A decentralized fintech company has forged a partnership that will see its technology integrated into products offered by TD Bank, one of the worldâ€™s largest financial institutions.
Hydrogen, a NYC-based business that was recently named KPMG’s fintech startup of the year has signed a public blockchain licensing deal with TD Bank – the world’s 12th-biggest bank in terms of market capitalization.
Hydrogen is a decentralized ecosystem for financial services that combines artificial intelligence, record keeping, authentication, payments and identity services.
The initial phase of the collaboration will integrate Hydrogen’s APIs into TD’s WebBroker program, which will allow all TD clients to design their own financial plans and implement custom investment portfolios. Future developments will include several new capabilities for TD retail banking customers as planned integration of Hydro’s Web 3.0 offerings take shape.
Tony Ierullo, the vice president of wealth digital innovation at TD Bank Group, said about the partnership: “While our initial focus is on improving the self-directed investor experience, our ultimate goal is to bring best-in-class digital investing solutions to all TD clients, at every stage of their financial journey.”
This Web 3.0 offering features Hydrogen’s token $HYDRO, which provides blockchain-based two-factor authentication (2FA), identity management, document signing, payments and machine learning protocols all integrated into one platform. Hydrogen also features mobile apps and a proprietary dApp store. The team at Hydrogen believe this decentralized ecosystem will become the norm in financial institutions, providing vastly improved security and efficiency over their current systems.
The latest version of the project’s Hydro mobile app features their blockchain-secured 2FA, which is currently being implemented by a number of top fintech firms including MinexPay. The 2.0 update scheduled for the fourth quarter of 2018 includes the identity management component Snowflake, which will add an identity verification and privacy layer onto the current user authentication layer (2FA). This will keep customer identities safe from financial predators while reducing onboarding times and fees for financial institutions.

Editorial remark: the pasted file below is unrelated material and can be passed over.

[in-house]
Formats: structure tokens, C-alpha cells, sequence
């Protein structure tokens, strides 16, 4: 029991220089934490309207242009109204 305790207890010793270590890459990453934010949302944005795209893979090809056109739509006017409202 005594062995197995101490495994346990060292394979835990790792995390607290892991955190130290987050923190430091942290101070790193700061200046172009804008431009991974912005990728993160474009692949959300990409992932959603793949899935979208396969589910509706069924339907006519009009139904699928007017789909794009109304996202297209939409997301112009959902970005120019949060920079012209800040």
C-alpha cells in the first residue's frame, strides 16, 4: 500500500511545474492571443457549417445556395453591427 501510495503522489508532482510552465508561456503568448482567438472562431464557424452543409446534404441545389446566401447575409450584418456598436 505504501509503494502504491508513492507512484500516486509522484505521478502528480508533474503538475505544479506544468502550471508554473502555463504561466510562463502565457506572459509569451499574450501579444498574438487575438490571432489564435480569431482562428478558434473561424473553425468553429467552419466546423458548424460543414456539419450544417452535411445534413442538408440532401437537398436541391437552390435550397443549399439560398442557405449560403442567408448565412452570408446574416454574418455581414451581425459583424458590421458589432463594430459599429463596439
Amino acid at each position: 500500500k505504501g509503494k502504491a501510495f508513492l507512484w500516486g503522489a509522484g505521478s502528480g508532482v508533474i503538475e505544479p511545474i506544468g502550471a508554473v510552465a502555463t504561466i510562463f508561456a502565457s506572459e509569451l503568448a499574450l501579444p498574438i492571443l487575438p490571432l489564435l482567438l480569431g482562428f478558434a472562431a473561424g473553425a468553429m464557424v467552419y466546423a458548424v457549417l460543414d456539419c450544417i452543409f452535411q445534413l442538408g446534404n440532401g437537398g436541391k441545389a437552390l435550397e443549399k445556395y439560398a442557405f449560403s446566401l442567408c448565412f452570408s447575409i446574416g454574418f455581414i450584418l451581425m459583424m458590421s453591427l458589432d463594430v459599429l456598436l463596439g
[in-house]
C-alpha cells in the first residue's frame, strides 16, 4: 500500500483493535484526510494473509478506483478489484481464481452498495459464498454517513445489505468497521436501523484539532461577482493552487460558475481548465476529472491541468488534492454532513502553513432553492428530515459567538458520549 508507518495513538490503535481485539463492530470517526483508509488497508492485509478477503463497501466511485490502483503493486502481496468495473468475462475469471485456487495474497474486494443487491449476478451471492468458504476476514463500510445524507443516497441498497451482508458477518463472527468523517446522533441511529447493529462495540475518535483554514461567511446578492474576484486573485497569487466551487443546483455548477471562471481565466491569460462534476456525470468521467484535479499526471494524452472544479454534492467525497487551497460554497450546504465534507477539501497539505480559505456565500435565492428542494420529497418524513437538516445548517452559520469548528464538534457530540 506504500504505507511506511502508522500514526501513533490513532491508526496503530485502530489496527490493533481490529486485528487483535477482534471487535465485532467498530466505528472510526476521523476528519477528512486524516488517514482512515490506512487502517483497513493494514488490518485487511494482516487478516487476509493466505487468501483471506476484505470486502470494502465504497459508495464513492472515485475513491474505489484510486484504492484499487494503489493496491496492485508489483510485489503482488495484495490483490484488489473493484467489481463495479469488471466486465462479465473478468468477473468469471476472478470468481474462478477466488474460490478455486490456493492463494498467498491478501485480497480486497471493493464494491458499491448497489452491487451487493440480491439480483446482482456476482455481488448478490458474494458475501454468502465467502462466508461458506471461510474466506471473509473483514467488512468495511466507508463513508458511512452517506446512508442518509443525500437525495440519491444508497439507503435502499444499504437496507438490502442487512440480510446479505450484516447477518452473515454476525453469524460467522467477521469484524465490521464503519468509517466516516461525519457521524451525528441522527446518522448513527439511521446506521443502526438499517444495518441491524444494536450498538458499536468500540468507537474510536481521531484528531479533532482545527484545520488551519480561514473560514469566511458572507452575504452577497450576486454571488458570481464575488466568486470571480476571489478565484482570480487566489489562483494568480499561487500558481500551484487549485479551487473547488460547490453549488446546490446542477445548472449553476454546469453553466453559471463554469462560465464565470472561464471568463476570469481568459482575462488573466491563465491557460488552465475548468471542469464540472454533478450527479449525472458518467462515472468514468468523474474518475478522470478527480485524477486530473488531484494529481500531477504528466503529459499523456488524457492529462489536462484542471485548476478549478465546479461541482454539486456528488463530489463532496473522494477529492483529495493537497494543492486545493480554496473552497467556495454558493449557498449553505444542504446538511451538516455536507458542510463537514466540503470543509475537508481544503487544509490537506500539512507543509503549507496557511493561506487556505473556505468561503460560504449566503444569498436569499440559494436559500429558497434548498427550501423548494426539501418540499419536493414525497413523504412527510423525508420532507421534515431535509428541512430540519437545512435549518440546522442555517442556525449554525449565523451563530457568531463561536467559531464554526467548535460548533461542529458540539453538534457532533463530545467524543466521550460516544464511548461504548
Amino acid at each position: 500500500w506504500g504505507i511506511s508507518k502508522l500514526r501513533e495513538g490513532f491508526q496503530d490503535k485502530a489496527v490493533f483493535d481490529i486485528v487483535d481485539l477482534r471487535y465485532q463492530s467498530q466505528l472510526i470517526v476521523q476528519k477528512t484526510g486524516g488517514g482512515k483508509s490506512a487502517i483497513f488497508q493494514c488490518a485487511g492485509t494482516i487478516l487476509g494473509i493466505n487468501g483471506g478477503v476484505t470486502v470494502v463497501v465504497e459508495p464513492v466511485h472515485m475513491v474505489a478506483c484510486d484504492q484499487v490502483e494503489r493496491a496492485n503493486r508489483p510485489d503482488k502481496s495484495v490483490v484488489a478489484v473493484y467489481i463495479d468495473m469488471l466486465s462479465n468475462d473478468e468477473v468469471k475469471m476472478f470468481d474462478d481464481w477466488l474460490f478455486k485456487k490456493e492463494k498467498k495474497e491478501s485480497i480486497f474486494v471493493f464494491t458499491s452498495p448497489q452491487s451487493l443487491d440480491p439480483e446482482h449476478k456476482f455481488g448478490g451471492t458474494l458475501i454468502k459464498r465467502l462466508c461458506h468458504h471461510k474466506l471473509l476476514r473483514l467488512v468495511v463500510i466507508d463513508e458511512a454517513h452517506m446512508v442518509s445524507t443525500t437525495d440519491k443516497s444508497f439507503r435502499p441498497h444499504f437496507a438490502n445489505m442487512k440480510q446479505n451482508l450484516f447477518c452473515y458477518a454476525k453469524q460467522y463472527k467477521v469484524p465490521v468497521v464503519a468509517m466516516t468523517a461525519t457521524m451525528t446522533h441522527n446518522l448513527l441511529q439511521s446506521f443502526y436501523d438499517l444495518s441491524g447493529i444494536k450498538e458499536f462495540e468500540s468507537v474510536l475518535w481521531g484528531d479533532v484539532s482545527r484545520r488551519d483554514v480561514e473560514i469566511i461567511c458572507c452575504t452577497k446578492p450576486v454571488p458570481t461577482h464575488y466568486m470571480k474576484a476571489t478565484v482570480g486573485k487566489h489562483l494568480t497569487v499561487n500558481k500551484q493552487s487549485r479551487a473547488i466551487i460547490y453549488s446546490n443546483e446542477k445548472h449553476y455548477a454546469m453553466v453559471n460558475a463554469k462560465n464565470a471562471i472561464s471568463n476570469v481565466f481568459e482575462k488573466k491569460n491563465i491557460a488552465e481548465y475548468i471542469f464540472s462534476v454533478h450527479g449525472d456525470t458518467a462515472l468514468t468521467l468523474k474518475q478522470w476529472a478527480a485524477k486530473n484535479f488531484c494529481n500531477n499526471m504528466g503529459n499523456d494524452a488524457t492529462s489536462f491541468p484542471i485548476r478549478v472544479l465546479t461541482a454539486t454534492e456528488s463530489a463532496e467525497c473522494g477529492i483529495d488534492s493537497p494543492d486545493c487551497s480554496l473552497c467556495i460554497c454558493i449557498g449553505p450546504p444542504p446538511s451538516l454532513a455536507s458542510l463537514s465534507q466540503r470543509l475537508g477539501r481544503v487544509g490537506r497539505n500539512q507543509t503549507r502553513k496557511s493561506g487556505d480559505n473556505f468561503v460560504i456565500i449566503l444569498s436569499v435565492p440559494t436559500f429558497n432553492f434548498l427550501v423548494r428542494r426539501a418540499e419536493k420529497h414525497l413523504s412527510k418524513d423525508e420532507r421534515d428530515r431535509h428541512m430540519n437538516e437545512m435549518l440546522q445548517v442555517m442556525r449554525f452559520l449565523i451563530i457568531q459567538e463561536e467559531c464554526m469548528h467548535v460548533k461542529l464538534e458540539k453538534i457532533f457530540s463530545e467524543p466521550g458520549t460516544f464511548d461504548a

The push for greater security in banking, and blockchain’s role in delivering it, comes amid growing concerns about scams and identity theft. On the day of writing, a report by UK Finance revealed that criminals had stolen £500 million (about $660 million) through fraudulent activity in Britain alone during the first six months of 2018.
It was reported that identity theft cases rose to 16.7 million in 2017, while phishing attacks have tripled since 2013 – with over 246 million user attempts being made to access over 1.2 million phishing sites in 2017 alone. Blockchain-based 2FA and identity management are being looked at as practical and viable solutions to this ongoing security crisis.
Fintech merges with blockchain
This summer, Hydrogen won the Innovator in Finance award presented by FiNext, marking the third time that its co-founders Matt and Mike Kane have received recognition in this space. Their previous startup Hedgeable, an online investing app, made an impact on the asset wealth management market – twice winning Best of Show at Finovate, an industry-leading awards show. The app was also named Fintech Startup of the Year at the UK Great Tech Awards.
These relationships in the financial sector brought further interest in the team as they ventured into the blockchain space. Also among those recently signed on with Hydrogen are Principal Financial Group, with $673.8 billion in assets under management, and CI Investments – managing over $140 billion in assets.
Recently, executives of Principal Financial and Marsh joined Natixis Investment Managers, a $1 trillion asset firm, as associate members of FINDI (the Financial Industry Decentralization Initiative), a working group started by Hydrogen to rival Corda’s private blockchain consortium R3.
FINDI serves as an alternative to what Hydrogen founder Mike Kane refers to as “an aggressive campaign from private blockchain consortiums, that could potentially leave billions around the globe unable to take advantage of the growing benefits of blockchain technology.”
Kane said: “Private blockchain is an oxymoron and centralized financial security is obsolete, as we have seen with recent hacks of Equifax, BMO, Coinrail, Banco, and Bithumb. Together the members of FINDI can change the financial paradigm by leveraging public blockchains.”
Membership in FINDI is free, and the consortium welcomes financial professionals, startups, consultants, academics, and governments. With over 100 members expected in its first year, the consortium will support joint research and provide industry consulting to foster further development of public blockchain technology.
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